ADVERTISEMENT
3 /3 FREE ARTICLES LEFT THIS MONTH Remaining
Chemistry matters. Join us to get the news you need.

If you have an ACS member number, please enter it here so we can link this account to your membership. (optional)

ACS values your privacy. By submitting your information, you are gaining access to C&EN and subscribing to our weekly newsletter. We use the information you provide to make your reading experience better, and we will never sell your data to third party members.

ENJOY UNLIMITED ACCES TO C&EN
 

Intellectual Property

Drug and chemical firms relax patent controls for COVID-19 response

Gilead offers royalty-free licenses on remdesivir, consortium pledges not to prosecute IP violations done to fight the pandemic

by Craig A. Bettenhausen
May 15, 2020 | APPEARED IN VOLUME 98, ISSUE 19

 

09819-buscon2-pledge.jpg
Credit: Open COVID-19 Pledge

Gilead Sciences has signed royalty-free license agreements allowing five generic drug firms to make and distribute its antiviral drug remdesivir in 127 countries. The targeted countries are low income or “face significant obstacles to healthcare access,” Gilead says.

Supplies of the drug are severely limited; as of January, Gilead was not regularly making it. The US gave emergency approval for remdesivir to treat COVID-19 at the end of April. The firm has since been ramping up output, with the goal of supplying 1 million treatment courses by the end of 2020. Gilead describes remdesivir production as “a long, linear chemical synthesis process that must be completed sequentially and includes several specialized chemistry steps and novel substances with limited global availability.”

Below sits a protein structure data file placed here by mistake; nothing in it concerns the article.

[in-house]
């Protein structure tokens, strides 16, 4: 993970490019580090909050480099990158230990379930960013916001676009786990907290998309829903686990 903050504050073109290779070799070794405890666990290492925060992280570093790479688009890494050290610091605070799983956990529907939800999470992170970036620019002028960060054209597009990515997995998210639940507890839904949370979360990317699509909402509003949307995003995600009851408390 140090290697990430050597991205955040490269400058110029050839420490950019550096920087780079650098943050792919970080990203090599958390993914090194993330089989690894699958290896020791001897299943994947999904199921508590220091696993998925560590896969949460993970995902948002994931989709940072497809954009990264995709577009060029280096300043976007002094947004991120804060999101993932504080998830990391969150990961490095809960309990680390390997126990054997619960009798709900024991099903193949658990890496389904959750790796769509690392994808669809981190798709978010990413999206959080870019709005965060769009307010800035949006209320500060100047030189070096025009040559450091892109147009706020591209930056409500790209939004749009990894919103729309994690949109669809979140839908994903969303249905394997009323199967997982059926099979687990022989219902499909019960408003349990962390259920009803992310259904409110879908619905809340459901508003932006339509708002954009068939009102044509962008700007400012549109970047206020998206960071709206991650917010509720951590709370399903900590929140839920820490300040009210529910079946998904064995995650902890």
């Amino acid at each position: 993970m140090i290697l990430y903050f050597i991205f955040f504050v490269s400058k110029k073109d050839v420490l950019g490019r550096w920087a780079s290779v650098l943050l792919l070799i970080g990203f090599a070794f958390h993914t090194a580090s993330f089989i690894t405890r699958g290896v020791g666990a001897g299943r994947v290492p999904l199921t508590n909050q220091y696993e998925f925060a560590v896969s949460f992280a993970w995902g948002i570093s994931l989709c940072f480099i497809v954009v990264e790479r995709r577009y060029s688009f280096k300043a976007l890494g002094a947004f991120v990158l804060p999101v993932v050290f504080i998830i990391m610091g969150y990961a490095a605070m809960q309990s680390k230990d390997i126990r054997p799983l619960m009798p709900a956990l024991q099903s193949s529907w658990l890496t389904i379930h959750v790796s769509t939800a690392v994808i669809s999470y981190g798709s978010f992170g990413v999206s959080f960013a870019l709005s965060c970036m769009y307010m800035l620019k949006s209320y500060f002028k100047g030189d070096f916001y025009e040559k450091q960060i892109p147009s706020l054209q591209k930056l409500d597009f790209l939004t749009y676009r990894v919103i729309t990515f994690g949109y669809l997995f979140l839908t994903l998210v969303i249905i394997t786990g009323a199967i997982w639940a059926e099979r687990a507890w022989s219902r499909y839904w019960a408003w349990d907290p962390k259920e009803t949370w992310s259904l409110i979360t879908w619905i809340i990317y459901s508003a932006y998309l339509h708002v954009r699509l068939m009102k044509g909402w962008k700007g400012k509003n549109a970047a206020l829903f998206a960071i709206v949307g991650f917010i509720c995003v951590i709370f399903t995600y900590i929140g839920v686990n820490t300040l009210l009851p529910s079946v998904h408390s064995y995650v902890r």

The arrangement—with Cipla, Ferozsons Laboratories, Hetero, Jubilant Life Sciences, and Mylan—should increase global supply of remdesivir, Gilead says. In addition to rights to the drug, Gilead will share its manufacturing process.

The technology access will remain royalty-free until the World Health Organization says COVID-19 is no longer a global public health emergency or until another drug or vaccine is approved.

Separately, a group of science and tech companies, primarily in Japan, has promised not to enforce patents “against any activities whose purpose is stopping the spread of COVID-19, including diagnosis, prevention, containment and treatment.” More than 30 companies had made the Open COVID-19 Declaration as of May 13, including Ajinomoto, Canon, Fujitsu, Horiba, Konica Minolta, LSI Medience, Mitsubishi Electric, Mitsubishi Heavy Industries, Nikon, Rohm, Shimadzu, Suntory, Tanaka, and Teijin.

Support nonprofit science journalism
C&EN has made this story and all of its coverage of the coronavirus epidemic freely available during the outbreak to keep the public informed. To support us:
Donate Join Subscribe

Advertisement
X

Article:

This article has been sent to the following recipient:

Leave A Comment

*Required to comment